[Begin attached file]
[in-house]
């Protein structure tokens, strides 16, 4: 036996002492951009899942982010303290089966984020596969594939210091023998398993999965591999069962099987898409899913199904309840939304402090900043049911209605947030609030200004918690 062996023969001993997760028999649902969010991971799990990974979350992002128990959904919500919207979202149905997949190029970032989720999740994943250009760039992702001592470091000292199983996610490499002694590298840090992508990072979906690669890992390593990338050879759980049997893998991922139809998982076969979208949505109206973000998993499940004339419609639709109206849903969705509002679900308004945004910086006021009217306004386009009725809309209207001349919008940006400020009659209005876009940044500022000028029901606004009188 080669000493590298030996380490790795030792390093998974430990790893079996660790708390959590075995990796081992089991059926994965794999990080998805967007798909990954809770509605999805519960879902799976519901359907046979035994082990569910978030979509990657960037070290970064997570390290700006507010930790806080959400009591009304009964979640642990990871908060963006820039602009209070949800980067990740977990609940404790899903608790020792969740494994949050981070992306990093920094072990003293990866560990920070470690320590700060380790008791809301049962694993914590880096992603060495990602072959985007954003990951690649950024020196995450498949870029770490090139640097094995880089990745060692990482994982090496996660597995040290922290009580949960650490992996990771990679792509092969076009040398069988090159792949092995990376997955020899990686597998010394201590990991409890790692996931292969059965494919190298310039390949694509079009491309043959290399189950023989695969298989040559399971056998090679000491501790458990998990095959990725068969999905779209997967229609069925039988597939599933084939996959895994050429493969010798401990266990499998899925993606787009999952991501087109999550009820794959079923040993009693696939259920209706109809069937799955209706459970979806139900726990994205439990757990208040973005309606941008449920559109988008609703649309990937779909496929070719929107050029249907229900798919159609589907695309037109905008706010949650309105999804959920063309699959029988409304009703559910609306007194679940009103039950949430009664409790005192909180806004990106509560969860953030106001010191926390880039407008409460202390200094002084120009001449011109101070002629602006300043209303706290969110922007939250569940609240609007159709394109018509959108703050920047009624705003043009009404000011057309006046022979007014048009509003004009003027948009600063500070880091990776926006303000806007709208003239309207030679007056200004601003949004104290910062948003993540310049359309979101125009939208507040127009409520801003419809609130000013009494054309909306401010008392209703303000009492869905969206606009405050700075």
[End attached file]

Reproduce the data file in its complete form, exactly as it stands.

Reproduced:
[in-house]
């Protein structure tokens, strides 16, 4: 036996002492951009899942982010303290089966984020596969594939210091023998398993999965591999069962099987898409899913199904309840939304402090900043049911209605947030609030200004918690 062996023969001993997760028999649902969010991971799990990974979350992002128990959904919500919207979202149905997949190029970032989720999740994943250009760039992702001592470091000292199983996610490499002694590298840090992508990072979906690669890992390593990338050879759980049997893998991922139809998982076969979208949505109206973000998993499940004339419609639709109206849903969705509002679900308004945004910086006021009217306004386009009725809309209207001349919008940006400020009659209005876009940044500022000028029901606004009188 080669000493590298030996380490790795030792390093998974430990790893079996660790708390959590075995990796081992089991059926994965794999990080998805967007798909990954809770509605999805519960879902799976519901359907046979035994082990569910978030979509990657960037070290970064997570390290700006507010930790806080959400009591009304009964979640642990990871908060963006820039602009209070949800980067990740977990609940404790899903608790020792969740494994949050981070992306990093920094072990003293990866560990920070470690320590700060380790008791809301049962694993914590880096992603060495990602072959985007954003990951690649950024020196995450498949870029770490090139640097094995880089990745060692990482994982090496996660597995040290922290009580949960650490992996990771990679792509092969076009040398069988090159792949092995990376997955020899990686597998010394201590990991409890790692996931292969059965494919190298310039390949694509079009491309043959290399189950023989695969298989040559399971056998090679000491501790458990998990095959990725068969999905779209997967229609069925039988597939599933084939996959895994050429493969010798401990266990499998899925993606787009999952991501087109999550009820794959079923040993009693696939259920209706109809069937799955209706459970979806139900726990994205439990757990208040973005309606941008449920559109988008609703649309990937779909496929070719929107050029249907229900798919159609589907695309037109905008706010949650309105999804959920063309699959029988409304009703559910609306007194679940009103039950949430009664409790005192909180806004990106509560969860953030106001010191926390880039407008409460202390200094002084120009001449011109101070002629602006300043209303706290969110922007939250569940609240609007159709394109018509959108703050920047009624705003043009009404000011057309006046022979007014048009509003004009003027948009600063500070880091990776926006303000806007709208003239309207030679007056200004601003949004104290910062948003993540310049359309979101125009939208507040127009409520801003419809609130000013009494054309909306401010008392209703303000009492869905969206606009405050700075």